Recently, there has been an increase in the adoption of 3D printing technology. 3D printers, therefore, are being used in offices, laboratories, shops, and homes. Individuals and organisations buying 3D printers for personal use often do worry about their own safety and even health issues.
3D printers have hot and cold points as well as complex electronics and multiple moving parts. All these combined with interactions with various materials and prolonged usage of the printer can create safety and health concerns around the usage of 3D printers, especially in non-ventilated spaces. That said, this article discusses some critical health and safety considerations during 3D printing. Read on to learn more!
7 Health And Safety Considerations During 3D Printing
1. Be Aware Of Toxic Fumes From Materials
3D printers release small vapours into the air when using polylactic acid (PLA) or acrylonitrile butadiene styrene (ABS) as filament. If the room is poorly ventilated, these vapours contaminate the air, resulting in headaches, drowsiness, or dizziness. According to one study, both PLA and ABS may release toxic fumes known as VOCs (Volatile Organic Carbon) which poses a serious health risk.
Most people exposed to 3D printer fumes have reported serious health issues, especially those with respiratory problems. To avoid inhaling contaminated air from 3D fumes, consider investing in a heavy-duty air purifier. Besides eliminating air contaminants, some air purifiers operate silently, hence, suitable for quiet environments, such as offices and libraries.
2. Avoid Electric Shocks
Electric shocks are among the safety concerns when using 3D printers.
3D printers contain lots of conductive materials, that’s why the user is at risk of a mains voltage electric shock. The risk of getting a mains electric shock is greater when using a 3D printer kit. But, what causes 3D electric shocks? Faulty ground connections are one of the usual reasons. Additionally, if the primary wire is loose and comes into contact with the frame of your 3D printer, it can also result in 3D printer shock.
3. Watch Out For Scraper Blades
Avoid applying excessive force and exercise restraint when using scraper blades to remove finished 3D prints. If you need too much force when using scrapper blades, you’re likely using the wrong printing surface.
Since scraper blades are laced with contaminants, any scraper blade cut may lead to severe infection. Therefore, ensure that you always scrape away from your fingers. Wear protective gloves while scraping, place your hands behind the scraper blades, and always use a good quality print surface so the prints won’t stick so hard.
4. Avoid Pinch-Point Injuries From Moving Parts
If you aren’t watchful of your 3D printer’s mechanical movements in the three-dimensional space (X, Y, and Z), you’re likely to experience pinch-point injuries.
Make sure you follow the instructions provided to avoid accidents. The instructions direct you on how to move and how fast.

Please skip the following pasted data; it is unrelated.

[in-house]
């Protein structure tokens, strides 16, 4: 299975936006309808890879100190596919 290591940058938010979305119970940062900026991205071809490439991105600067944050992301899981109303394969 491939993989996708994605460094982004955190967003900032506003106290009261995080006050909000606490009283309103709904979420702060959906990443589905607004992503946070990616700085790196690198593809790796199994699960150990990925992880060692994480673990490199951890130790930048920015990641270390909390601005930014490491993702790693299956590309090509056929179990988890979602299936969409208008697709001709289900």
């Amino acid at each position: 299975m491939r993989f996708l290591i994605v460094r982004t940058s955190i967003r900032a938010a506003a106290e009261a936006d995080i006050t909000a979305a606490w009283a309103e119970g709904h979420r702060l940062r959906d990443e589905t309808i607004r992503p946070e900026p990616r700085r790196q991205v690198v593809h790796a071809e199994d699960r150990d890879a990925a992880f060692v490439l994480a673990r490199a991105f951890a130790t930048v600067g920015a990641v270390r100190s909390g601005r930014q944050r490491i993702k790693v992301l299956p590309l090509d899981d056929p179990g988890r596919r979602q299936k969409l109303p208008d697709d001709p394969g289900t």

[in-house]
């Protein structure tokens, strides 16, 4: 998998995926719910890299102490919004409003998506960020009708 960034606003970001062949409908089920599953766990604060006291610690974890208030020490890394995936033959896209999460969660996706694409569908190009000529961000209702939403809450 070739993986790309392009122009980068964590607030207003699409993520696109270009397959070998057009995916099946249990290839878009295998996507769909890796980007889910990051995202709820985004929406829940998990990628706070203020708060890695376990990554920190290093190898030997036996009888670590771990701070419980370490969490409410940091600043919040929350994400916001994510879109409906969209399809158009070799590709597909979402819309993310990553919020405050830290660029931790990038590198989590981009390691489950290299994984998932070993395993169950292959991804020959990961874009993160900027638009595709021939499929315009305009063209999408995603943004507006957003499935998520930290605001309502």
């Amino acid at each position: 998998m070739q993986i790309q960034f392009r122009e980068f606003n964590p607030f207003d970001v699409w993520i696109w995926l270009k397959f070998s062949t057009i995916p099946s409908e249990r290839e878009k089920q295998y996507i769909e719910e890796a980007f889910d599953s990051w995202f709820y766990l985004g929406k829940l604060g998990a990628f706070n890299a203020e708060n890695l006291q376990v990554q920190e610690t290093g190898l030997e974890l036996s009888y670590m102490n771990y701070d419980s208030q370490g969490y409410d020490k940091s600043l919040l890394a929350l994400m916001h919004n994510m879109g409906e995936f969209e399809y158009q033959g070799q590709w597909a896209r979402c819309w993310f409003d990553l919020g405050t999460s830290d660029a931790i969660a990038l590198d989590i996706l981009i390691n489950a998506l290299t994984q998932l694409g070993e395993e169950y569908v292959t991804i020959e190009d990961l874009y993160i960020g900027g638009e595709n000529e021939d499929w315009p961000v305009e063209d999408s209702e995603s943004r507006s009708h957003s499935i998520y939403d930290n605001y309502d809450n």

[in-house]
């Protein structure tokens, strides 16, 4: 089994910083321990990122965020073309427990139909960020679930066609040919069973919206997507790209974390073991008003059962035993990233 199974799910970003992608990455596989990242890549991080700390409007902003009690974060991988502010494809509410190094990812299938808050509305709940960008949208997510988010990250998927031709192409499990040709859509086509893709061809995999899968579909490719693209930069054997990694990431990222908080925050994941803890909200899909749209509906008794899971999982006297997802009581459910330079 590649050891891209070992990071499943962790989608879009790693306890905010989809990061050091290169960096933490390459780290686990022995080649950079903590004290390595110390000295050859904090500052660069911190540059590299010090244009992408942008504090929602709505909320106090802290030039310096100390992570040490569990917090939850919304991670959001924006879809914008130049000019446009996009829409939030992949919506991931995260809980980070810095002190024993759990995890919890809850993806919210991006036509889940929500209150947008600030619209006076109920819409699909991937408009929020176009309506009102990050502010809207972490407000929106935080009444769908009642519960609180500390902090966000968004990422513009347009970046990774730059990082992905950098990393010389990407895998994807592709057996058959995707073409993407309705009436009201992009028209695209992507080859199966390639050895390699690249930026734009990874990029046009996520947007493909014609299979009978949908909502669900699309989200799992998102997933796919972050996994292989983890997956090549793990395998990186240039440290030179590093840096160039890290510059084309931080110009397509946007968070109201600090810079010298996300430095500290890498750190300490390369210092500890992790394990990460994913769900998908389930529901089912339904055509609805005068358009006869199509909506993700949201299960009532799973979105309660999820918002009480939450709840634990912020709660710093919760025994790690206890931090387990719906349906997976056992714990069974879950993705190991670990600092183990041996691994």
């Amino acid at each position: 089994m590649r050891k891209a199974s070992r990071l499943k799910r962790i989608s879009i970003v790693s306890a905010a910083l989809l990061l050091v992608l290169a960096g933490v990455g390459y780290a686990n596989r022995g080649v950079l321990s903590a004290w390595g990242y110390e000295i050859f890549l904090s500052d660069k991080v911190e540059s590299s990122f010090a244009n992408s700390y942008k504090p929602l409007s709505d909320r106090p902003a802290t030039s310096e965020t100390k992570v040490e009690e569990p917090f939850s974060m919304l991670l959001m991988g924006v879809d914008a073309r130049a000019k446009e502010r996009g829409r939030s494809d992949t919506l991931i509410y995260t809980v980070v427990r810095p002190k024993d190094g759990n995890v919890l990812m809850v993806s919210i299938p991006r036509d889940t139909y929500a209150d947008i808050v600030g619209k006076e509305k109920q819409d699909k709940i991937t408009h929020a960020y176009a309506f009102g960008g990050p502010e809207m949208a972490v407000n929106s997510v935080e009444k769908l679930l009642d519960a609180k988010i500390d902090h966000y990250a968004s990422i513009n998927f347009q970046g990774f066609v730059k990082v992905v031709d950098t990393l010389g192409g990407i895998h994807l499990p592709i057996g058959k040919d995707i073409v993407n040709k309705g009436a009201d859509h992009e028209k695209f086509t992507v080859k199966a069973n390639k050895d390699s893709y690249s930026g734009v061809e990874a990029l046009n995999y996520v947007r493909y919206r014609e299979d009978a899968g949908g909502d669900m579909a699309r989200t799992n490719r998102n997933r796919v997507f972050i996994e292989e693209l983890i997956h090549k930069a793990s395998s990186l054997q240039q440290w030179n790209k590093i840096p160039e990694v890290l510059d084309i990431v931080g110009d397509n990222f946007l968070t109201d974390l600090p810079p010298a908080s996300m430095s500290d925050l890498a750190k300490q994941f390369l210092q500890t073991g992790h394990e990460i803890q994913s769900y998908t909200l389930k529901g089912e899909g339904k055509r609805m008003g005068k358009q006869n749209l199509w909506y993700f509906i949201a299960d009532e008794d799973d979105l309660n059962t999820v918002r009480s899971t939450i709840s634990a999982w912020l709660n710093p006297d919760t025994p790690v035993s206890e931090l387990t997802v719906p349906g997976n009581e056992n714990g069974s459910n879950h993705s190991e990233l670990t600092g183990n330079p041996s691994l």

Most 3D printers with an open-loop system don’t have a feedback system to tell whether the moving part is moving in the right direction or has met obstructions on its path. However, there are closed-loop systems that can detect collision and react, but they aren’t common with hobby 3D printers.
A 3D printer’s movement can easily pinch your fingers if you aren’t careful when using it. Avoid reaching out for your 3D printer unless you’re sure it isn’t printing. Always wear good-quality protective gloves when printing.
5. Watch Out For Burn Risks From Heated Parts
A 3D printer works with very high temperatures—from the print surface, to the hot end. Filaments in fused deposition modeling (FDM) are melted by the hot end, and, then, put down layer after layer into a property. The temperature can range from 200 to 300 degrees Celsius, depending on the material you’re using.
Coming into contact with printers’ hot components can get you burnt. Therefore, be careful when changing filaments, performing printer maintenance, or reaching into a 3D printer.
Additionally, most FDM printers use a heated bed for the first printing layer. The bed can be heated to up to 100 degrees Celsius or more. Ensure that your 3D printer is out of reach of children and pets, and have your gloves on when handling the machine.
6. Adhere To Standard Safety Guidelines
A 3D printer should be kept in isolation. Avoid placing the machine in places for eating, drinking, and playing. Always keep your 3D printer in a well-ventilated room.
Make sure that you wear your protective glasses and gloves when working with your 3D printer. Never allow unauthorized personnel to use the printer without supervision.
7. Minimise Risk Of Fire
Although there’s minimal risk of fire associated with 3D printers available in the market, there have been incidents of these machines catching fire. Knowing how fire accidents can be devastating, it’s best to take precautions even if the risks are low.
When purchasing a 3D printer, consider buying the one with the ‘thermal runaway’ feature. Thermal runaway enables 3D printers to shut down automatically in the event of faults due to excessive heating.
Place your 3D printer away from any flammable material and install the room with a smoke detector to help detect fire immediately.
3D printers are complex machinery that comes with safety rules to be followed by each user. Don’t overlook safety considerations during 3D printing to avoid accidents that may arise when using the said machines.
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